But what if it was a giant rat? He knew that there were rats almost the size of wolves on Khorinis. One had snuck on a ship bound for Trelhaven, where the Guard was called when it made landfall. They had surrounded the rat and, with their spears, stabbed it till the bloody end. But it had been in broad daylight and there were five of them. Down here he wouldn’t want to meet such a beast…
Had anyone been down here since they had lain the old count to rest after he had fallen in the varant war? Alonso hadn’t even been born back then. Of course, a select few were also sent down to the lower levels of the catacombs. Where not wheat and cheese but the fine wines of the count were stored – as well as the counts gold. And where the dungeon was, where the counts kept their prisoners. But Alonso had entered to recently into the counts service as to be trusted already with standing guard down there, where treasures and criminals were hidden from the light above. And now he had passed even that level for quite some time already. Down here was where the ancestors of the count were laid to rest. As long as nobody of the noble House was about to be interred, no living soul would find it its way down here.
There was a passageway. He would cross it, then turn back. Yes, Alonso decided, that’s what he would do. And then to Beliar with everyone. He’d showed them then! He wanted to celebrate being a guardsman for one year and not go delving into some dusty, meatbug infested cellars! He cursed Frederigo and his bragging. “Don’t even think you’re more of a man than one year ago!” he had said between laughs, somewhere around the third bottle of wine. “Stood around ‘til you sprouted roots, watched over the farms, tracked down some goblins on the road. That’s nothing. Me? I thought the Hashishins, back in the war. You didn’t even go down into the catacombs below the castle. The true ones, not just the storage cellars where you are never deeper below the earth than in a ripper burrow.”
“Who dares to disturb my rest? Who dares to awaken Beliars Demon?”
The dreadful voice that boomed at him as soon as he stepped over doorstep, chilled him to the very core. He was so terrified he dropped his torch. It clattered on the floor, extinguishing itself. But it was dark for only just a brief moment, then two cruel eyes lit up in front of him. Their glow allowed him to dist a silhouette, big, with two curved horns on a bully head. Alonso screamed like a startled harpyie and felt a warm wetness soak down his pants. For a moment longer he stood still, like he was paralyzed, his legs betraying him, keeping him in place no matter how much he wanted to run. Then finally, they started working.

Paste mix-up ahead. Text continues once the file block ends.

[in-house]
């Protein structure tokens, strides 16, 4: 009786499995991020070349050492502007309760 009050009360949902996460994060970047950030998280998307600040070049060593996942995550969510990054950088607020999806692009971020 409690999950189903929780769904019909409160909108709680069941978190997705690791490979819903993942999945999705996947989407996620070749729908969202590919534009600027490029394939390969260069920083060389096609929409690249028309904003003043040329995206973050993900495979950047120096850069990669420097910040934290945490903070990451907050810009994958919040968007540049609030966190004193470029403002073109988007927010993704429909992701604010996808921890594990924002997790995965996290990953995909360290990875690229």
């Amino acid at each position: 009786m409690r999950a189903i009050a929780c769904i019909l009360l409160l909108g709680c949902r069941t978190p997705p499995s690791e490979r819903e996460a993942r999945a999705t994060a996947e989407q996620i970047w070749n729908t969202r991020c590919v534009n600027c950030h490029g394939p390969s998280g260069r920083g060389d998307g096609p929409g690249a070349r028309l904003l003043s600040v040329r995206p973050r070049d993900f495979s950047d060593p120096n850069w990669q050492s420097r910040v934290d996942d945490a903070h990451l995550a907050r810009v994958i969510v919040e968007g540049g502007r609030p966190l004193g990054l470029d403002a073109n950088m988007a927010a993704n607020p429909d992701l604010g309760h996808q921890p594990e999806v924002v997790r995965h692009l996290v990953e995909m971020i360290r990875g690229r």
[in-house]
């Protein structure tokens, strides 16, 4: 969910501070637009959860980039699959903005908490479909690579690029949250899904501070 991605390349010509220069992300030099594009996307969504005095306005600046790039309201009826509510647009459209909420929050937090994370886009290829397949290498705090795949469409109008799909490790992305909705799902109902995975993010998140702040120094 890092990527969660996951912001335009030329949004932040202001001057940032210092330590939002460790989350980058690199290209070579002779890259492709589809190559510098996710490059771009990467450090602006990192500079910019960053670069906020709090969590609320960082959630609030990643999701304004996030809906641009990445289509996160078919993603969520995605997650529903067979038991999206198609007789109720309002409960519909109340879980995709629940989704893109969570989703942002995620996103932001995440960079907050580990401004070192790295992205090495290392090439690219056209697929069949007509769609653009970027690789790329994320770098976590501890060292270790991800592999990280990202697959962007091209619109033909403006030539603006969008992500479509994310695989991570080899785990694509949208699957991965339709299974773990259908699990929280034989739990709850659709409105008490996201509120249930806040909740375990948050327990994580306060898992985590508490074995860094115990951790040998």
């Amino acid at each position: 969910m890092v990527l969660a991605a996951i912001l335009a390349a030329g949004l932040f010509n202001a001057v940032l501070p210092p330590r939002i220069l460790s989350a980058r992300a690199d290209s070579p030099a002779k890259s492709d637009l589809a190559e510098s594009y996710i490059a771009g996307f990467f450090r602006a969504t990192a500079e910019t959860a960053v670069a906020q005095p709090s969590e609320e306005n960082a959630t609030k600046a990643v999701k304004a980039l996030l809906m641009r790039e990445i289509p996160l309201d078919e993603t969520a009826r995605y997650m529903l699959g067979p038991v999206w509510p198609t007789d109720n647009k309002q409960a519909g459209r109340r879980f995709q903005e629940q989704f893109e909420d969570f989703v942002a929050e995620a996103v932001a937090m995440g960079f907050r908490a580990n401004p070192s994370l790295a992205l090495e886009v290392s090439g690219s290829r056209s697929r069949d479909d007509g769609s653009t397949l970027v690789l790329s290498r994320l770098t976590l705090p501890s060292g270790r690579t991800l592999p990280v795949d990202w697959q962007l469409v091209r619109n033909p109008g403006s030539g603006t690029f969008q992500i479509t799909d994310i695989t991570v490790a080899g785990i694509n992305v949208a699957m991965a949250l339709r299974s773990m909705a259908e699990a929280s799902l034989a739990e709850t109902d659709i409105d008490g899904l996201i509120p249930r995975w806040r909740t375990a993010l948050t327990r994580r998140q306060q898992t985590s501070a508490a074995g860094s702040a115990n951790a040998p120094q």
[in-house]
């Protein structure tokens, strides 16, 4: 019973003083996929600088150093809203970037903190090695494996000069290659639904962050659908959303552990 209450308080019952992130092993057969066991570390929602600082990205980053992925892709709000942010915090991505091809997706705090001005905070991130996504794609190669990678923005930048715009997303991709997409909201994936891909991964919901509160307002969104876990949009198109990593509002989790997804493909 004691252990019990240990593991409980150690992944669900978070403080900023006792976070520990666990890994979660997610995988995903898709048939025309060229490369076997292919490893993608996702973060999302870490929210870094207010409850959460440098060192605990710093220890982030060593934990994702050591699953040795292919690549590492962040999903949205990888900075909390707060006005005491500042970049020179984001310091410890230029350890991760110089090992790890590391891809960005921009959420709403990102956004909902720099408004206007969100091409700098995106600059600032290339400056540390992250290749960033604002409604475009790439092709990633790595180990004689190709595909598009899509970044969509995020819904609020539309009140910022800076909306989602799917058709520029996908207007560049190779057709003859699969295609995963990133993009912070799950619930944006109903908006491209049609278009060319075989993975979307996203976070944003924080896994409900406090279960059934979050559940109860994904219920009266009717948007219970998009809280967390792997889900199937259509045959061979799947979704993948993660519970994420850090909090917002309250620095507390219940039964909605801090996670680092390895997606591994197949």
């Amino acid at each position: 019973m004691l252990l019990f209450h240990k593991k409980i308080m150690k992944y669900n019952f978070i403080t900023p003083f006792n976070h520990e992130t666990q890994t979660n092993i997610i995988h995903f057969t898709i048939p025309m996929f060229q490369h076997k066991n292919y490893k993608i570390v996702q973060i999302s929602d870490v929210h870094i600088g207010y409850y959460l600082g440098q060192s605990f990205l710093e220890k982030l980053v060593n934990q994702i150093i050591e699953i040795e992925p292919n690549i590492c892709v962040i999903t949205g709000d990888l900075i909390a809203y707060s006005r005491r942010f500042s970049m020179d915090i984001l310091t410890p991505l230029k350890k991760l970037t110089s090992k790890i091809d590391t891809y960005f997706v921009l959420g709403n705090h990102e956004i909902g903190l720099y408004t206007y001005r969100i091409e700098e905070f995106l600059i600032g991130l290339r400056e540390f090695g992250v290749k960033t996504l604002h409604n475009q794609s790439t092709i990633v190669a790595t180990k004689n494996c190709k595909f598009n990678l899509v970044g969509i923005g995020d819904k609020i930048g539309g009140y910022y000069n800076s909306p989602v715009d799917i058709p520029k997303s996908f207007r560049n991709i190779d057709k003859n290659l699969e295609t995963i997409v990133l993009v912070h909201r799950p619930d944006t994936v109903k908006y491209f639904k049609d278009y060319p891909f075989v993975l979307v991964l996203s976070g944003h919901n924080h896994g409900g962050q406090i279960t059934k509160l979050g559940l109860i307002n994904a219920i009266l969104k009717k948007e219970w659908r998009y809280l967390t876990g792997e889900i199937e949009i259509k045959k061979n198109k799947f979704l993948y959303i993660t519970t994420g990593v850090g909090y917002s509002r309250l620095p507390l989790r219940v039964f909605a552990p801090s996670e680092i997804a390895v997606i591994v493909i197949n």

His flight from the cellars of Trelis seemed to take ages. He ran, stumbled through the darkness, slammed into walls, slipped on stairs, scraped his hands bloody, slammed his nose, ran into cul de sacs and maybe also in circles, thinking he was lost forever. Nonetheless he pressed on, no matter how lost he seemed, feeling the demon breathe down his neck still.
Miraculously he found his way to the surface. The blue night sky, the countless stars on the firmament, it seemed as bright as day to him after the darkness which he had escaped just now. Panting he collapsed in front of his brothers in arms, that sat around the stairs to the cellar, wasting their time with drinking and singing obscene songs. They didn’t seem phased at all by his ashen face, his haunted eyes, and his pained words, exhaled with the last of his strength: “D-demon!” They just laughed and laughed and laughed.
And then somebody behind him laughed as well. A man wearing the same coat of arms as him, strolling up the stairs. He looked almost funny with the two shadowbeast horns and glowing crystals beneath, all fitted to his helmet. Frederigo leaned down to him, padding him on the shoulder. “Brave boy, you actually dared to go all the way down. Awakened the Demon.” Alonsos Head turned, barely registering the laughter around him as if it came from a distance. He felt how Frederigo put a bottle of wine in his hand. “But still, you will only be a man once you locked blades with a Hashishin, whippersnapper. For now, you are still just a greenhorn who soiled his pants.”
Alonso wouldn’t become a man that evening, that opportunity would arise on his second anniversary, when the Hashishins stormed the pass and an arrow took one of his eyes.
Author: Jünger des Xardas